One of New York’s representatives to the 2012 Republican National Convention was standing in the lobby at the state delegation’s hotel.
He was asked if he was heading to the arena for the day’s proceedings. No, he replied confidentially, he saw no point acting as a studio prop for the TV cameras.
That convention, held in Tampa, proved typical. All was scripted in advance, right down to the moment of the balloon release.
Four years later, those GOP delegates’ actions could prove crucial, as chances mount for what some call an open convention and others call chaos.
If controversial front-runner Donald Trump falls short of nomination on the first ballot in Cleveland, an old-fashioned floor fight could ensue.
In Tennessee last week, Trump partisans threw a fit over the state party’s delegate picks, claiming “pretend” delegates had been planted.
The merits of the claim are a he-said, she-said affair, but suffice it to say that this kind of suspicion and maneuvering can spread.
Suddenly the dry details of delegate selection become relevant, if not interesting.
New York Republicans note their state party is picking delegates differently this year — under rules put in place before Trump was even a hot item.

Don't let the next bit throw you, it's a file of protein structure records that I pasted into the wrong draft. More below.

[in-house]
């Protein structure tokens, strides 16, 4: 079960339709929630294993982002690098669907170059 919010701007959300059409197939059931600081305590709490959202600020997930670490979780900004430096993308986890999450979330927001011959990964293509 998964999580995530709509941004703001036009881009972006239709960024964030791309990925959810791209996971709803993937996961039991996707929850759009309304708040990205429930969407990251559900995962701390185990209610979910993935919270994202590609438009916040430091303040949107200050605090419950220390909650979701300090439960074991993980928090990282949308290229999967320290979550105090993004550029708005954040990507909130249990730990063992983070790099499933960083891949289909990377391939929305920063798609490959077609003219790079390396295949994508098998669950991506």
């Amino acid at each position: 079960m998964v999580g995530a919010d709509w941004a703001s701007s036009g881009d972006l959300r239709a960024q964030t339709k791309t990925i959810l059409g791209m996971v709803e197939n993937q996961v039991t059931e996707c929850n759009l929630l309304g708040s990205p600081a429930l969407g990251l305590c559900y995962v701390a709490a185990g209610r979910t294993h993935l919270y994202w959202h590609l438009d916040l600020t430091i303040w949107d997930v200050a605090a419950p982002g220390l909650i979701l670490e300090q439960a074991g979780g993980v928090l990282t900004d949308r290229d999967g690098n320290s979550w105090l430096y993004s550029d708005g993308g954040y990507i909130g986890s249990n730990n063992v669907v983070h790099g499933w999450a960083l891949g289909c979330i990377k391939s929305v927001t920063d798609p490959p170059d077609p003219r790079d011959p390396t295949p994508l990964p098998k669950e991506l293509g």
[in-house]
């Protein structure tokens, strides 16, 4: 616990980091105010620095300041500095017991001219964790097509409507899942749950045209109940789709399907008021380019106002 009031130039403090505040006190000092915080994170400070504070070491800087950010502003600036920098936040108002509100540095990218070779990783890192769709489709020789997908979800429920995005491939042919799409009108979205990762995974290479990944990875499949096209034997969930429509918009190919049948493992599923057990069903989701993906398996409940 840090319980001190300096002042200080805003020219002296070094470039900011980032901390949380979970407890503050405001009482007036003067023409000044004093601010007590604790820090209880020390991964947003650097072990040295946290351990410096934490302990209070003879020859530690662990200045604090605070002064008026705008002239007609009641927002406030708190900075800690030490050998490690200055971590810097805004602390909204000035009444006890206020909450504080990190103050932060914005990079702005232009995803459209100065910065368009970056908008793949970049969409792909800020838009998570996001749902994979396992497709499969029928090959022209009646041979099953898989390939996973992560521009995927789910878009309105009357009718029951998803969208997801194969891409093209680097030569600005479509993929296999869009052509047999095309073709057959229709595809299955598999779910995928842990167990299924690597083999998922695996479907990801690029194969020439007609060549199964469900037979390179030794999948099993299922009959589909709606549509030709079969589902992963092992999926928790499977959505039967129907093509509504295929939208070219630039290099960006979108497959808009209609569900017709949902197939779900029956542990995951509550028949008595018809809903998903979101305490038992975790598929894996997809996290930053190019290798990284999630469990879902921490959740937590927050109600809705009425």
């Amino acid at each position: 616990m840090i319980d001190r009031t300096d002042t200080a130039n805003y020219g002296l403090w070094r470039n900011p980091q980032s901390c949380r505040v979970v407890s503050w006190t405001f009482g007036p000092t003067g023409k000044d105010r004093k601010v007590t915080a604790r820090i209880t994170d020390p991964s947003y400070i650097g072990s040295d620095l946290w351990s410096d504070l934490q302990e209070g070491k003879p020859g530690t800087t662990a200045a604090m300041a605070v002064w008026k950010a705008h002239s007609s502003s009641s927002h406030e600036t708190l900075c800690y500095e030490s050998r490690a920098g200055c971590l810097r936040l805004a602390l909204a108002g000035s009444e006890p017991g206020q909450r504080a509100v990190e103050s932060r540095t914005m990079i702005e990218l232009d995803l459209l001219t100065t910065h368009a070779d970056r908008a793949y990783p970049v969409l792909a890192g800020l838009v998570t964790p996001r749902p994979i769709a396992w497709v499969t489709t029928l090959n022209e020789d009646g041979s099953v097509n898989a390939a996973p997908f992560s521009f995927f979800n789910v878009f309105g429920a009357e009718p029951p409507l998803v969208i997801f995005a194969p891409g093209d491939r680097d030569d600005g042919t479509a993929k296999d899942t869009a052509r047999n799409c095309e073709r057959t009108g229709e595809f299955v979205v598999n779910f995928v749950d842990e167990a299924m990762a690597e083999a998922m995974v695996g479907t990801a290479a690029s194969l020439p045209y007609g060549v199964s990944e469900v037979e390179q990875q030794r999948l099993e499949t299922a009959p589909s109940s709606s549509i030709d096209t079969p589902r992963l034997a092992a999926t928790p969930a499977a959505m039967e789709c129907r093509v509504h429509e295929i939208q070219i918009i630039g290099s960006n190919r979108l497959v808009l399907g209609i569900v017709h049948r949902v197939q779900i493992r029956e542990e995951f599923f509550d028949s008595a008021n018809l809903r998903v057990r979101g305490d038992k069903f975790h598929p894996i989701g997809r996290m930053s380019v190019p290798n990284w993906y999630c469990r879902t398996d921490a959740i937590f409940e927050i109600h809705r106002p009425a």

The process starts in earnest April 19 when registered Republicans vote for candidates in the primary. Each of the state’s 27 congressional districts gets three delegates.
They’ll be apportioned based on the results in each district.
Then, with ballot results in hand, state committee members in each district will meet and choose delegates for the candidates.
They’ll be pledged to their designated candidates — but only for the first ballot.
“That follows the national rules,” said a GOP official. “No one imagined we would not have a nominee by this point. At any rate, more of the rank-and-file party leadership will be going to the convention this time — as opposed to wealthy friends of the candidates and the candidates’ personal picks.”
What would happen in the New York delegation if the conflict goes to a second or third or fourth ballot becomes anyone’s guess. Members would presumably caucus and try to reach consensus on a strategy.
History buffs find fun recalling the 1920 GOP convention in Chicago, where newspaper publisher Warren G. Harding took the lead on the ninth ballot and clinched the nomination on the tenth.
Some Republicans still see a compromise candidate in House Speaker Paul Ryan (R-Wisconsin). He’s poured water on the idea, but then, he postured that way before becoming speaker. Before that, of course, he was Mitt Romney’s 2012 running mate for vice president.
The Ryan scenario has fueled a lot of speculation this week.
Who knows? It may be a while before GOP delegates feel like seat-fillers again.